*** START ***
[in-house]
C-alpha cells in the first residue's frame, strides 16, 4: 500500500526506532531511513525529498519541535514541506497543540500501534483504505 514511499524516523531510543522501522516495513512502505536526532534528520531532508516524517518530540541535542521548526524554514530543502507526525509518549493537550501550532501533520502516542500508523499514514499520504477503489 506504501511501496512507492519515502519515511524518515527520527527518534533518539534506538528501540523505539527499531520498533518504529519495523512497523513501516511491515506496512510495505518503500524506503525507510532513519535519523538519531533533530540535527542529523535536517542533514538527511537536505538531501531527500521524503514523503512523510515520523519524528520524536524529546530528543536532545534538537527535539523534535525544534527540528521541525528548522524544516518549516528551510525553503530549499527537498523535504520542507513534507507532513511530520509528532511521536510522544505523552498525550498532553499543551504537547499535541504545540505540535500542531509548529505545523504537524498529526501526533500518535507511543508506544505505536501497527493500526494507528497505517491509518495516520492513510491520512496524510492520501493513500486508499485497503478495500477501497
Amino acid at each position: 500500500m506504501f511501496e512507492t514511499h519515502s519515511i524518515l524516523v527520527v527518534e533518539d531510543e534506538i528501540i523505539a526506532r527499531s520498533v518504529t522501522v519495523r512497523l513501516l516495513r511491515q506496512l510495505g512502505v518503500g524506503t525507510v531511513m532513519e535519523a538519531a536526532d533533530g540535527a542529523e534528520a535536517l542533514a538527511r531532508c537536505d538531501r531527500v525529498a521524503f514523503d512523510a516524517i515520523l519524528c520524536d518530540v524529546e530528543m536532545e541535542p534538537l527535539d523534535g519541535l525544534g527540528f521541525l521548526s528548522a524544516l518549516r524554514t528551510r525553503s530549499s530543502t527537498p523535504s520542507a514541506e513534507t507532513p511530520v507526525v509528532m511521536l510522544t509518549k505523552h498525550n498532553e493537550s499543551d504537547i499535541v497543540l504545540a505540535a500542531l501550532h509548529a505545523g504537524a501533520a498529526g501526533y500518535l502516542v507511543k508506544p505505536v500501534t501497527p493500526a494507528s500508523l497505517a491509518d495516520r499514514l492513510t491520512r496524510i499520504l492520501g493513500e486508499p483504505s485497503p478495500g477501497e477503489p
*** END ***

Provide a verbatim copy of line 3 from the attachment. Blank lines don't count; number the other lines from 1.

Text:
Amino acid at each position: 500500500m506504501f511501496e512507492t514511499h519515502s519515511i524518515l524516523v527520527v527518534e533518539d531510543e534506538i528501540i523505539a526506532r527499531s520498533v518504529t522501522v519495523r512497523l513501516l516495513r511491515q506496512l510495505g512502505v518503500g524506503t525507510v531511513m532513519e535519523a538519531a536526532d533533530g540535527a542529523e534528520a535536517l542533514a538527511r531532508c537536505d538531501r531527500v525529498a521524503f514523503d512523510a516524517i515520523l519524528c520524536d518530540v524529546e530528543m536532545e541535542p534538537l527535539d523534535g519541535l525544534g527540528f521541525l521548526s528548522a524544516l518549516r524554514t528551510r525553503s530549499s530543502t527537498p523535504s520542507a514541506e513534507t507532513p511530520v507526525v509528532m511521536l510522544t509518549k505523552h498525550n498532553e493537550s499543551d504537547i499535541v497543540l504545540a505540535a500542531l501550532h509548529a505545523g504537524a501533520a498529526g501526533y500518535l502516542v507511543k508506544p505505536v500501534t501497527p493500526a494507528s500508523l497505517a491509518d495516520r499514514l492513510t491520512r496524510i499520504l492520501g493513500e486508499p483504505s485497503p478495500g477501497e477503489p